On Sunday, Adam Jones signed a six-year contract extension paying him $85.5 million. For the Orioles the decision to lock up Jones at this price through 2018 was a no-brainer for two reasons:
- The price tag for Adam Jones was only going to go up the longer the Orioles waited to sign him.
- The contract doesn’t assume he’ll be any better in the future than his career averages so far.
Jones was only going to get more expensive. Ideally the Orioles would have signed Jones to a much smaller contract extension before the season. Joe Sheehan believes that the Orioles could have locked up Jones for as little $44 million over 4 years prior to the season and I’m inclined to believe him. However, the front office opted not to extend Jones. Since then Jones has been the best offensive player on the Orioles, performing like a slightly watered down version of Matt Kemp. If Adam Jones sustains his performance all year, he would be looking at a contract extension of ~$130 million. Furthermore, given what Jones has achieved this season he would be looking at a $10 million dollar salary in arbitration for 2013. So, in reality the front office is locking Jones down from 2014 through 2018 for $75 million. Given the way MLB teams have been spending money on free agents and contract extensions recently that seems extremely affordable. At a performance per dollar basis Jones will be significantly cheaper to the Orioles than Joey Votto will be to the Reds on his 10 year/$225 million contract extension that was signed this spring.
If Jones simply produces at the rate he has done throughout his MLB career, the contract will not be a burden to the Orioles. Clearly, the front office believes Jones will become a better player than he has been in the past and so far this season he has been. While Jones is not making any improvement at swinging at pitches outside of the zone, he is making more contact when he swings and those batted balls are going further than they have previously in his career. This is not unexpected, as the graph below shows at age 26 Jones is at his peak in terms of batted ball production. While Jones may maintain some of this ability in the near future, fans should expect his power numbers to decline towards the end of his new contract. However, Jones can makeup for this decline by addressing his most fatal flaw: swinging at pitches outside of the strike zone resulting in a poor walk rate. Simply put, walks and shuffle board are both the games of seniors. Almost all players learn to be more selective as they acquire more experience at the plate and get better at recognizing which pitches to offer at. Most past players who have shared Jones struggles to walk have been able to walk at league average levels when they ended their career. There is no reason not to expect this improvement from Jones and it should offset his decline in average and power to a large degree.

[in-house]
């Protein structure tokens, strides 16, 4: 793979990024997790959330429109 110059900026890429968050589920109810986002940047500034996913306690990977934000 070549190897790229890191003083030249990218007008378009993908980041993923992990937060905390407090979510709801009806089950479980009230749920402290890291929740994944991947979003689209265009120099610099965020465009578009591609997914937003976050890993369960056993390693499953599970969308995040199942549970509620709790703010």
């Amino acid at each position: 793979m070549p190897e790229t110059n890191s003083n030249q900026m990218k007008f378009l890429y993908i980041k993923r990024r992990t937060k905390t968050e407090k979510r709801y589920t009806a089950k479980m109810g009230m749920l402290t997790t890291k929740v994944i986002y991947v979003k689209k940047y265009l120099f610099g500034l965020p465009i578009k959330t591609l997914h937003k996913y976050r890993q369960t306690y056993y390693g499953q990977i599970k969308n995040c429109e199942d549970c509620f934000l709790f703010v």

Given these two reasons there was no reason for the Orioles not to extend Jones at this price. He was only going to be come more expensive and he doesn’t need to become a different player to be worth the contract. Andy MacPhail should be given credit for acquiring Jones and giving the Orioles this opportunity but Dan Duquette also deserves significant praise for locking up Jones for the future at a no-brainer price.